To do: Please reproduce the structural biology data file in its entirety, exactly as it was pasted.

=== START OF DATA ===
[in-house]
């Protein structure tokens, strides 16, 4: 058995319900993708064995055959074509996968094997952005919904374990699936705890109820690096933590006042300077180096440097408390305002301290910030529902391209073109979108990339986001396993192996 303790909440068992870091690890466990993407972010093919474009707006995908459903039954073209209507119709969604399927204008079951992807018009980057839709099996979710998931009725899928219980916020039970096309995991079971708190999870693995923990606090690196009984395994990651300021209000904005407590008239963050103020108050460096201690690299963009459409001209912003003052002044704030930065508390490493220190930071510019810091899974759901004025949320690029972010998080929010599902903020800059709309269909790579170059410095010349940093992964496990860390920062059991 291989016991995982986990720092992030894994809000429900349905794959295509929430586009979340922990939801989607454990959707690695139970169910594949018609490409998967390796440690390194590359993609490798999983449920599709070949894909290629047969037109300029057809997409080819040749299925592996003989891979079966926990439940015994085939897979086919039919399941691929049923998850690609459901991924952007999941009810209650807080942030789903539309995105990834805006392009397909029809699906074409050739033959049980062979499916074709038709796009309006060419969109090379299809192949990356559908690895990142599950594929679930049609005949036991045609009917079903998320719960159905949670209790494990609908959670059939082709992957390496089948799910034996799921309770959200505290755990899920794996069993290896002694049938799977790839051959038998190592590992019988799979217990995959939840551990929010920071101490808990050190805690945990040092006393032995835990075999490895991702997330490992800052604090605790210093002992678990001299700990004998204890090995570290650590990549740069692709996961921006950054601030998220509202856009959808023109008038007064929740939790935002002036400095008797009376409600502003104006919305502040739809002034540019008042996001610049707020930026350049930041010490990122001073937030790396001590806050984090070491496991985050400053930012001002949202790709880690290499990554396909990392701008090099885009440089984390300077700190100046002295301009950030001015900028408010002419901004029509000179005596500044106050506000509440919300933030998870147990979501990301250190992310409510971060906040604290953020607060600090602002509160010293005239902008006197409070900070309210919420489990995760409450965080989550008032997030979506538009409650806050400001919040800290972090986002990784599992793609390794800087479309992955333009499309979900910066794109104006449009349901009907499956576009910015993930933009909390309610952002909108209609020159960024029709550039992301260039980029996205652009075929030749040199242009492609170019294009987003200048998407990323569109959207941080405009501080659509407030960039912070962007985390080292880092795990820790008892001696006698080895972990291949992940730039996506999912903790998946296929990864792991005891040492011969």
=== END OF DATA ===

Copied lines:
[in-house]
């Protein structure tokens, strides 16, 4: 058995319900993708064995055959074509996968094997952005919904374990699936705890109820690096933590006042300077180096440097408390305002301290910030529902391209073109979108990339986001396993192996 303790909440068992870091690890466990993407972010093919474009707006995908459903039954073209209507119709969604399927204008079951992807018009980057839709099996979710998931009725899928219980916020039970096309995991079971708190999870693995923990606090690196009984395994990651300021209000904005407590008239963050103020108050460096201690690299963009459409001209912003003052002044704030930065508390490493220190930071510019810091899974759901004025949320690029972010998080929010599902903020800059709309269909790579170059410095010349940093992964496990860390920062059991 291989016991995982986990720092992030894994809000429900349905794959295509929430586009979340922990939801989607454990959707690695139970169910594949018609490409998967390796440690390194590359993609490798999983449920599709070949894909290629047969037109300029057809997409080819040749299925592996003989891979079966926990439940015994085939897979086919039919399941691929049923998850690609459901991924952007999941009810209650807080942030789903539309995105990834805006392009397909029809699906074409050739033959049980062979499916074709038709796009309006060419969109090379299809192949990356559908690895990142599950594929679930049609005949036991045609009917079903998320719960159905949670209790494990609908959670059939082709992957390496089948799910034996799921309770959200505290755990899920794996069993290896002694049938799977790839051959038998190592590992019988799979217990995959939840551990929010920071101490808990050190805690945990040092006393032995835990075999490895991702997330490992800052604090605790210093002992678990001299700990004998204890090995570290650590990549740069692709996961921006950054601030998220509202856009959808023109008038007064929740939790935002002036400095008797009376409600502003104006919305502040739809002034540019008042996001610049707020930026350049930041010490990122001073937030790396001590806050984090070491496991985050400053930012001002949202790709880690290499990554396909990392701008090099885009440089984390300077700190100046002295301009950030001015900028408010002419901004029509000179005596500044106050506000509440919300933030998870147990979501990301250190992310409510971060906040604290953020607060600090602002509160010293005239902008006197409070900070309210919420489990995760409450965080989550008032997030979506538009409650806050400001919040800290972090986002990784599992793609390794800087479309992955333009499309979900910066794109104006449009349901009907499956576009910015993930933009909390309610952002909108209609020159960024029709550039992301260039980029996205652009075929030749040199242009492609170019294009987003200048998407990323569109959207941080405009501080659509407030960039912070962007985390080292880092795990820790008892001696006698080895972990291949992940730039996506999912903790998946296929990864792991005891040492011969």